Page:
Concept art of an amphibious MC-130J design. (USAF)

SOF WEEK 2024 — A plan to equip Air Force Special Operations Command (SOCOM) MC-130J Super Hercules airlifters with gear to land on water has been tabled due to budget constraints, a SOCOM official said Tuesday.

A SOCOM and industry team “completed a very successful technical deep dive … to come up with a real rich, data-driven model” on operationalizing the water landing capability, Col. T. Justin Bronder, SOCOM’s program executive officer for fixed wing programs, said at the SOF Week Conference here in Tampa.

Following steps like hydrostatic and wind tunnel testing, Bronder said the team understands what it takes to equip a MC-130J to land on and takeoff from water. “But looking at kind of the budget projections and some of the actual cost effectiveness of that particular kind of integration effort,” officials are now “kind of hitting a pause” on implementing the capability, he said. 

Officials have discussed the water landing capability for years, though they’ve been wary about committing to a timeline for fielding. Landing a C-130 on water could be necessary particularly in the Pacific, where the Air Force has been attempting to decrease its reliance on fixed airfields and instead move to more austere, dispersed operations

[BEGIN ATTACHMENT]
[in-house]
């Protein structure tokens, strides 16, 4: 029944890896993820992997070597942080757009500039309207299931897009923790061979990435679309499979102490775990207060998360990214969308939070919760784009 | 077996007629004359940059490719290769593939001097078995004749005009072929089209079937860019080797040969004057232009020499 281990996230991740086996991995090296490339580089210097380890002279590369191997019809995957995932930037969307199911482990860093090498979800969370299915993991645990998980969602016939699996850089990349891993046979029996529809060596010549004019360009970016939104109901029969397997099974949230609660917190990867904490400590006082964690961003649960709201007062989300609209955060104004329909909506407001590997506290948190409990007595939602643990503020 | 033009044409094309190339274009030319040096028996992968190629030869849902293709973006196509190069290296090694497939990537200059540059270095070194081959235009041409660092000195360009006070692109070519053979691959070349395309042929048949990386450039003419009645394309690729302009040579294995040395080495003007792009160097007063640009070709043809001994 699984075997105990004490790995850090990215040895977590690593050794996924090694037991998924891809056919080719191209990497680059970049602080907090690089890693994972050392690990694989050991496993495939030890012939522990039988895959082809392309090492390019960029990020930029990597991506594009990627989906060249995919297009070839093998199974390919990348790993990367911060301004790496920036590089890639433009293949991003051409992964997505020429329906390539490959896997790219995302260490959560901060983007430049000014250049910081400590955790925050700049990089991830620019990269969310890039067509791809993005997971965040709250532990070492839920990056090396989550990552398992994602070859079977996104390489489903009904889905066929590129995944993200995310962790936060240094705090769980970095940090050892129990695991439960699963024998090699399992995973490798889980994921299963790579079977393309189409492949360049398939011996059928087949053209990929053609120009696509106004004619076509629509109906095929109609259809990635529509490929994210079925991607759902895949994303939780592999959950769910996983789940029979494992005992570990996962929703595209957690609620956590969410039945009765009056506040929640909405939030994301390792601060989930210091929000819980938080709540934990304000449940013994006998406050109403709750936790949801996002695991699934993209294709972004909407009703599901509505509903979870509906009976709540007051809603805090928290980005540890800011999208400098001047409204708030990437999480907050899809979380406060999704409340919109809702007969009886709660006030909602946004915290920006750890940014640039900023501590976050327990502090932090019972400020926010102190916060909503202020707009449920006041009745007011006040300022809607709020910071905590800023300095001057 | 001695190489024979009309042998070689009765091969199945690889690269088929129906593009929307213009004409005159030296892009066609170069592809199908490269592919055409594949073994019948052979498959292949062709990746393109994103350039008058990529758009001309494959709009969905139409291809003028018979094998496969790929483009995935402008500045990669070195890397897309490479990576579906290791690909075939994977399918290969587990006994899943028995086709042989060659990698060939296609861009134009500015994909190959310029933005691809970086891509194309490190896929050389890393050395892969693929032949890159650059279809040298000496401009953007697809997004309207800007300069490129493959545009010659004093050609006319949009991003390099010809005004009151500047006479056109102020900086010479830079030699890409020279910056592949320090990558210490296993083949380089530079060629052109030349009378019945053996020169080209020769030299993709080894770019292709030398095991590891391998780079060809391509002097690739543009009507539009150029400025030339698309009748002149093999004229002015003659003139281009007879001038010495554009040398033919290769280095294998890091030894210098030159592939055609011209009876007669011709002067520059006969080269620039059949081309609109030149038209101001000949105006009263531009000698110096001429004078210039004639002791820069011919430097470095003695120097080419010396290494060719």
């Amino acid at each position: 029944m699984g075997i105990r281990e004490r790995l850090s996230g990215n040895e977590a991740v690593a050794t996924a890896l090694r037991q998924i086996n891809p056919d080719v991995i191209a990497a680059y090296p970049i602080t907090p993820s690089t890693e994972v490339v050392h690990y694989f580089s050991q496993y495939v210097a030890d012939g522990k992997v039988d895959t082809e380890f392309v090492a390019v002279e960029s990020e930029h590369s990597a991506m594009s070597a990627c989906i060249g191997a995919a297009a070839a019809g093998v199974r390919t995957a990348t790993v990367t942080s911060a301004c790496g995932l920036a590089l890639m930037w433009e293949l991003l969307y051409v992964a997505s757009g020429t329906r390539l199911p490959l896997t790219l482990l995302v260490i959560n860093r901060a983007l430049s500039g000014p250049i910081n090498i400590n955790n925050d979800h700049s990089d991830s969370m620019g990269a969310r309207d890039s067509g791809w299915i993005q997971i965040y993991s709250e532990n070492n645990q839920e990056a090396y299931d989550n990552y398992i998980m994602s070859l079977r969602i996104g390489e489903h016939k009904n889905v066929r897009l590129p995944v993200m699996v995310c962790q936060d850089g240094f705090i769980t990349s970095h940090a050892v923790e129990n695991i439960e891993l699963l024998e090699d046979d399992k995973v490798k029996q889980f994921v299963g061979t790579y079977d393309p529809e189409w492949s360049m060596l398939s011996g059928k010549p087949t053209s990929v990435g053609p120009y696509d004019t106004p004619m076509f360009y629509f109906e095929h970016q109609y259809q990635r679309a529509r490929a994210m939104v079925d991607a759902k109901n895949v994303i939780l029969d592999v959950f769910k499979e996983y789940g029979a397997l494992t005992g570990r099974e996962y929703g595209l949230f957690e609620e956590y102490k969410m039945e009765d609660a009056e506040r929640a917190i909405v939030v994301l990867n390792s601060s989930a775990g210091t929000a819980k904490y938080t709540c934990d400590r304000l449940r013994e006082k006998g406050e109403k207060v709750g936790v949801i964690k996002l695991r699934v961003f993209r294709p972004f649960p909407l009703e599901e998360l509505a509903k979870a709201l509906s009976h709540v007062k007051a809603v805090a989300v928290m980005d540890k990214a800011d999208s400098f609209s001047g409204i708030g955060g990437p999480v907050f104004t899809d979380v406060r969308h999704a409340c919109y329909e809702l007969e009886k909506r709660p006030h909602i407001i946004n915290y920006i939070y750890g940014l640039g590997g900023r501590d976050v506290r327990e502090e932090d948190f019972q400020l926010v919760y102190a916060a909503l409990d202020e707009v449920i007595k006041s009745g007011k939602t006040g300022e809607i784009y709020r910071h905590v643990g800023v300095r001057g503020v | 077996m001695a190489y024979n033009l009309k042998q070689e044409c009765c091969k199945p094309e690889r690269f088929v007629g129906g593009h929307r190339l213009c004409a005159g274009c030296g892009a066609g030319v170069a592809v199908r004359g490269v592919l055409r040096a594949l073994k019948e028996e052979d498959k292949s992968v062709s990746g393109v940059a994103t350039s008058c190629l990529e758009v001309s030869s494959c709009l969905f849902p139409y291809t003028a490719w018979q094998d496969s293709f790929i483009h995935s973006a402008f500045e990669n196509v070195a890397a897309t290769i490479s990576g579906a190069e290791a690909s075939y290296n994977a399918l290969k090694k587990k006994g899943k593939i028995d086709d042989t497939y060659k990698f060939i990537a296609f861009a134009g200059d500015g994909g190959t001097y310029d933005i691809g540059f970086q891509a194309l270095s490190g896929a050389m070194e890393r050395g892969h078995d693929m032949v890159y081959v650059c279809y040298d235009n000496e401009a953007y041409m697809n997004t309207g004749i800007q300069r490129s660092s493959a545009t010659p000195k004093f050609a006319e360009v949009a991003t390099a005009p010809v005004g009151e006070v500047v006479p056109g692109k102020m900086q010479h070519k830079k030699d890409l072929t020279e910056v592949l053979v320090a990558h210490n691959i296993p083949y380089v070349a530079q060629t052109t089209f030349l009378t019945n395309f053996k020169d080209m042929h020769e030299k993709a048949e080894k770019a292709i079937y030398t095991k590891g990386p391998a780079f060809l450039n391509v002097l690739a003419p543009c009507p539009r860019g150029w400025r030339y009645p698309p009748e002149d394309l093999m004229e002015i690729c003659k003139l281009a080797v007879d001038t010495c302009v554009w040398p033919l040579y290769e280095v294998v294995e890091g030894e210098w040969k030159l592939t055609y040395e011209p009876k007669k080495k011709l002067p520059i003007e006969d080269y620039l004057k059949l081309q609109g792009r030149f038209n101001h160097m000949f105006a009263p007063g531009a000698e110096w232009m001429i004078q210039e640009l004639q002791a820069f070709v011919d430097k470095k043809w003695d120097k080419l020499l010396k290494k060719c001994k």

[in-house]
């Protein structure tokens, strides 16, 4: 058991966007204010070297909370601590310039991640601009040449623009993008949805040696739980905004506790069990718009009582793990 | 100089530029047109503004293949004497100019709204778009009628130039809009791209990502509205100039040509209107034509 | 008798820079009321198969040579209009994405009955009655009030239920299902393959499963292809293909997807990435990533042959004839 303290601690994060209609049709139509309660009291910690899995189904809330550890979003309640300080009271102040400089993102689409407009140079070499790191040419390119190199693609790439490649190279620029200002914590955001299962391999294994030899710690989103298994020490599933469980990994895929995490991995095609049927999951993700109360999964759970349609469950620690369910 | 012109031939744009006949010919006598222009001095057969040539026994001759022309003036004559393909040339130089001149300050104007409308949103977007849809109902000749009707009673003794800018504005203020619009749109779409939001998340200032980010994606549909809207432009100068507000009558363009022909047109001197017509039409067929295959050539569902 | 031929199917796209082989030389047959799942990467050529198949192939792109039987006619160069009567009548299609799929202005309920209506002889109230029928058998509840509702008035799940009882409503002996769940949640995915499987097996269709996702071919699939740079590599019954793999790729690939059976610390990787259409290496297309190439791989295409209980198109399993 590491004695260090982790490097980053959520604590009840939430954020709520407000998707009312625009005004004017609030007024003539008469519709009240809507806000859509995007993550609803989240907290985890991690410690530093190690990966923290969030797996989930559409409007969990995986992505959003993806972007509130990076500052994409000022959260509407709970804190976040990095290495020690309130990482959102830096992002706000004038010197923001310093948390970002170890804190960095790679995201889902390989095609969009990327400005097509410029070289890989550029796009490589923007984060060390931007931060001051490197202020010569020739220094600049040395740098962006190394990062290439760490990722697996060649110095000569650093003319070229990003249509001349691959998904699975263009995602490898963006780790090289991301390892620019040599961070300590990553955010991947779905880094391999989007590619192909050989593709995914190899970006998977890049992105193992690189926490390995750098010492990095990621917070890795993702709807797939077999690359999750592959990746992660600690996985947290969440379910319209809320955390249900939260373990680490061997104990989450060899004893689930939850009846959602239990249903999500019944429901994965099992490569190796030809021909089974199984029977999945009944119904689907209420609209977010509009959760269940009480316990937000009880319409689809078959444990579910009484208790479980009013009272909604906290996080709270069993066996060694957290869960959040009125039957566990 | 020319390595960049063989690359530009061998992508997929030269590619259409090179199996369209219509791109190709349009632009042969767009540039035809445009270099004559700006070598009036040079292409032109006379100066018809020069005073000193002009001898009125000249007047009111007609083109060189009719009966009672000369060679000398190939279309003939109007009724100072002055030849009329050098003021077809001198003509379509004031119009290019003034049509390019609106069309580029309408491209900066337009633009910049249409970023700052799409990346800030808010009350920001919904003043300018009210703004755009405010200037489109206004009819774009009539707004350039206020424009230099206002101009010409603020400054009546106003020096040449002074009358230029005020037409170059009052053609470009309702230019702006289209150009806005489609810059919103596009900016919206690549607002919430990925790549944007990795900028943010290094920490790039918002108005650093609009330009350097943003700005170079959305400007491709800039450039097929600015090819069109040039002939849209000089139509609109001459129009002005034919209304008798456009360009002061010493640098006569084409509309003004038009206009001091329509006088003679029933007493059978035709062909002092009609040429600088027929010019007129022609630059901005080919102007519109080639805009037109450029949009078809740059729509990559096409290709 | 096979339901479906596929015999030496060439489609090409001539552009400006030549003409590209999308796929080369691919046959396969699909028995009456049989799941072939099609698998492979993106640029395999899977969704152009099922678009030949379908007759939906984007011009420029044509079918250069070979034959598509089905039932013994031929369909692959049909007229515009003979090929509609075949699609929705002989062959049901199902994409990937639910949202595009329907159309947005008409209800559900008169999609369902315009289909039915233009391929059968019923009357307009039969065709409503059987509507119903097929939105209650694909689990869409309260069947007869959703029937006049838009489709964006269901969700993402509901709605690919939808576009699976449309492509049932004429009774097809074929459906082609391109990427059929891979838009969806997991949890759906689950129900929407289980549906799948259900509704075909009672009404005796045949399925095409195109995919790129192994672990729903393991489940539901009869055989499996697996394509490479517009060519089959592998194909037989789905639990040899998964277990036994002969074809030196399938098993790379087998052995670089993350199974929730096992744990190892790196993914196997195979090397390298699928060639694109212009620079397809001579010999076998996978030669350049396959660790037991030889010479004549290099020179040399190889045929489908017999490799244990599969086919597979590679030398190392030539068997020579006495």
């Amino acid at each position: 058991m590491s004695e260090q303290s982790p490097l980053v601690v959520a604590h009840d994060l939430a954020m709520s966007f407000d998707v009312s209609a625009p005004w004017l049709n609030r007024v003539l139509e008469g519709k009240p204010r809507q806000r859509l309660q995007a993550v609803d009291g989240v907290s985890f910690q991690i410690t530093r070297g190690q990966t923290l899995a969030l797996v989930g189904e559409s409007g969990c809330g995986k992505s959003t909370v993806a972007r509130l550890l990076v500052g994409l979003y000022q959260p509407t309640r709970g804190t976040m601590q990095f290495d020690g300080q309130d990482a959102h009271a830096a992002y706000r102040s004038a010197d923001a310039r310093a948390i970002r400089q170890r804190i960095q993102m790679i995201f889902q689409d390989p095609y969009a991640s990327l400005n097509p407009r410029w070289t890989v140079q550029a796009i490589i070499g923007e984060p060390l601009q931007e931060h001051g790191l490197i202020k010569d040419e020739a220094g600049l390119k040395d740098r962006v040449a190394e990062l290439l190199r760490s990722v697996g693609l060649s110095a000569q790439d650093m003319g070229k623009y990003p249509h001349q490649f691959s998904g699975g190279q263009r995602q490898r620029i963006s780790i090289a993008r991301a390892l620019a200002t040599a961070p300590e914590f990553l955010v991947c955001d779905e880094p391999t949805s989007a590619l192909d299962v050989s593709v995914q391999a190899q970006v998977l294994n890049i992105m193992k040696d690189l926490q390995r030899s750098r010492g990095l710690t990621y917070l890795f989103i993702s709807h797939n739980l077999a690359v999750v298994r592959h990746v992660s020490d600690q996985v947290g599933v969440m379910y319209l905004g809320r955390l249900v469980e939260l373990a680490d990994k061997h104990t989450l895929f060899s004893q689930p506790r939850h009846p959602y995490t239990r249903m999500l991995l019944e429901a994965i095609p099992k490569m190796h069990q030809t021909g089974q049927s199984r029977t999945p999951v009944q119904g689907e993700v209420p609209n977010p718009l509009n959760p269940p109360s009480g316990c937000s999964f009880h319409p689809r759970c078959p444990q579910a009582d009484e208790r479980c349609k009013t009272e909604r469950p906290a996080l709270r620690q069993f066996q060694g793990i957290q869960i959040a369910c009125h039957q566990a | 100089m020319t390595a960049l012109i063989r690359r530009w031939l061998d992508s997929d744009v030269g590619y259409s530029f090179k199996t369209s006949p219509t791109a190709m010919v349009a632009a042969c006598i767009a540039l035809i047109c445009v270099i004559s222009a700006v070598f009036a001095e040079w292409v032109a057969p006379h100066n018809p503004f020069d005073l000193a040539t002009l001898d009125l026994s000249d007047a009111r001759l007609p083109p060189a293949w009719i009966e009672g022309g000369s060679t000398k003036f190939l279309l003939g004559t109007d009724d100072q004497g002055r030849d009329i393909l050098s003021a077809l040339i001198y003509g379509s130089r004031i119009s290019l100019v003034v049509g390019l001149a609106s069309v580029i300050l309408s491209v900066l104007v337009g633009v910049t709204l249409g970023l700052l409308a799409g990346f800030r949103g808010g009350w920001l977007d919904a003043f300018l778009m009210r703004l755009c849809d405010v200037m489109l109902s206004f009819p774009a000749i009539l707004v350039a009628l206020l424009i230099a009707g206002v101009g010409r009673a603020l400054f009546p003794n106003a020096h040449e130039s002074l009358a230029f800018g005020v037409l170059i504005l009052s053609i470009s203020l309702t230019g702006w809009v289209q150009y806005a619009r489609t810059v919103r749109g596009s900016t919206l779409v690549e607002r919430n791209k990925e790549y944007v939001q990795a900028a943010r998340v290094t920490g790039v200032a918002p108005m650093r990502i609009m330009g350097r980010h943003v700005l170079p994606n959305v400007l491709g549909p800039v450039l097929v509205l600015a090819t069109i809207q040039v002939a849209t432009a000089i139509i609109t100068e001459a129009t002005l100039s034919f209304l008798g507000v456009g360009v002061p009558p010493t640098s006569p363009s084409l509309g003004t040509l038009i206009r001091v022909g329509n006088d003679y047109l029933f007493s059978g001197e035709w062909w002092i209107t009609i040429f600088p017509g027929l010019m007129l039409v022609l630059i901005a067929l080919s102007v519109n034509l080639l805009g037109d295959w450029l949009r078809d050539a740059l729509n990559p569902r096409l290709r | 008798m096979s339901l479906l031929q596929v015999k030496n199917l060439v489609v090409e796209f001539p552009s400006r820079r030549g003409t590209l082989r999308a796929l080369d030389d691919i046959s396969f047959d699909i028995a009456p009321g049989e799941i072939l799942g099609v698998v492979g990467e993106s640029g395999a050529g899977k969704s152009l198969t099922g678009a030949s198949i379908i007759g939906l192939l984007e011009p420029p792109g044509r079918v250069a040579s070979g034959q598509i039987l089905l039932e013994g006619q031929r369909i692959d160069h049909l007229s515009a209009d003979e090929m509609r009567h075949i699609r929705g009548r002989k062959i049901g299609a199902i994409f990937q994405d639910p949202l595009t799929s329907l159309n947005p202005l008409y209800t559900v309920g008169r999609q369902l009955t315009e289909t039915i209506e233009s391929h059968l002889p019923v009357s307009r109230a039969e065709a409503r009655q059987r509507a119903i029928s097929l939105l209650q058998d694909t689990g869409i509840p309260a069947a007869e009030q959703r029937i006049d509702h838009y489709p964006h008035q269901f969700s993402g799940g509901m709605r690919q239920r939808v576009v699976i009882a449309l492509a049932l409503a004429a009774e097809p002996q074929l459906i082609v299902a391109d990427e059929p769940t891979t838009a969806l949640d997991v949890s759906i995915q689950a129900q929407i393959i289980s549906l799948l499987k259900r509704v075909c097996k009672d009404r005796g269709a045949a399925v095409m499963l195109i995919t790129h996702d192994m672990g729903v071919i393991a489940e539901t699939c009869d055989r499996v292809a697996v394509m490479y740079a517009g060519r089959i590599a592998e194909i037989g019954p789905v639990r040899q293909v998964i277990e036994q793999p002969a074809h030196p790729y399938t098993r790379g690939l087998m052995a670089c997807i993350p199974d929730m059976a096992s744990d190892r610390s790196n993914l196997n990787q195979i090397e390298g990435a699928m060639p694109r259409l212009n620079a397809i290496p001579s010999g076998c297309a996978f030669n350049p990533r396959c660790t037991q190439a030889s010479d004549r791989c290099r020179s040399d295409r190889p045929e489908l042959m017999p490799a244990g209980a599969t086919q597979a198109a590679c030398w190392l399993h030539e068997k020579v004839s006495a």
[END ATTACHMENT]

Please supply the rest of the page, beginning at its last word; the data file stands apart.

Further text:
Bronder emphasized that officials are still positioned to roll out the amphibious equipment if the need arises, saying that “it certainly is a capability we could field if called upon.” 

Looking ahead, Bronder said SOCOM is working closely with the Defense Advanced Research Projects Agency (DARPA) on efforts to field a high speed, vertical takeoff and landing (VTOL) platform. Through that effort, known as Speed and Runway Independent Technologies (SPRINT), DARPA wants to field a system that can cruise at speeds in excess of 400 knots with sufficient range and carrying capacity. 

Four companies have been picked for the first phase to design an X-plane for SPRINT, and Bronder said SOCOM is closely tracking the program ahead of planned prototype flight later this decade. DARPA can use funds to develop prototypes, but whether a platform enters production depends on convincing a military service to carry a project forward. 

“We’re kind of pathfinding around a SOF [special operations forces] use case, because we think it’s very relevant to where the Air Force needs to go with congested logistics,” he said. 

As a SPRINT flight test approaches, “I think we’re looking to be well postured there for success, and for a potential transition with a willing service partner,” he continued. “That technology is a DARPA hard problem that’s really moving the needle on a capability that I think cuts across where a lot of the services want to be.”